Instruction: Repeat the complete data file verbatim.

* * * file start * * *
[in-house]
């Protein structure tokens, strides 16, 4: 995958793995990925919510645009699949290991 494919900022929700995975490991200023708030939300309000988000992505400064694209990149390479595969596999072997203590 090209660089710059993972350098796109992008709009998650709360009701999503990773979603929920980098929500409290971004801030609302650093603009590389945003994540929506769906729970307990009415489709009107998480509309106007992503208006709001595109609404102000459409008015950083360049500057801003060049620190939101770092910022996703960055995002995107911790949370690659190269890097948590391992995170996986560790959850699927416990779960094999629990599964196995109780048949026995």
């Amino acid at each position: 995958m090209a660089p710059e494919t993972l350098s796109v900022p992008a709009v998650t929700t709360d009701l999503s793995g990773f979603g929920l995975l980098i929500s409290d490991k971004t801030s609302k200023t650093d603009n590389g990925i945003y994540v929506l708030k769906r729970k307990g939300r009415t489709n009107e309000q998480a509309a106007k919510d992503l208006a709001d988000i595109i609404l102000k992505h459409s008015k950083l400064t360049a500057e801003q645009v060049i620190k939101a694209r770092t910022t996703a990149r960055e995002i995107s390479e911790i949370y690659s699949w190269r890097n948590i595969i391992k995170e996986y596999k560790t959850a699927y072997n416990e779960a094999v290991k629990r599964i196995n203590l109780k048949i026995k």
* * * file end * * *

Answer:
[in-house]
């Protein structure tokens, strides 16, 4: 995958793995990925919510645009699949290991 494919900022929700995975490991200023708030939300309000988000992505400064694209990149390479595969596999072997203590 090209660089710059993972350098796109992008709009998650709360009701999503990773979603929920980098929500409290971004801030609302650093603009590389945003994540929506769906729970307990009415489709009107998480509309106007992503208006709001595109609404102000459409008015950083360049500057801003060049620190939101770092910022996703960055995002995107911790949370690659190269890097948590391992995170996986560790959850699927416990779960094999629990599964196995109780048949026995």
């Amino acid at each position: 995958m090209a660089p710059e494919t993972l350098s796109v900022p992008a709009v998650t929700t709360d009701l999503s793995g990773f979603g929920l995975l980098i929500s409290d490991k971004t801030s609302k200023t650093d603009n590389g990925i945003y994540v929506l708030k769906r729970k307990g939300r009415t489709n009107e309000q998480a509309a106007k919510d992503l208006a709001d988000i595109i609404l102000k992505h459409s008015k950083l400064t360049a500057e801003q645009v060049i620190k939101a694209r770092t910022t996703a990149r960055e995002i995107s390479e911790i949370y690659s699949w190269r890097n948590i595969i391992k995170e996986y596999k560790t959850a699927y072997n416990e779960a094999v290991k629990r599964i196995n203590l109780k048949i026995k």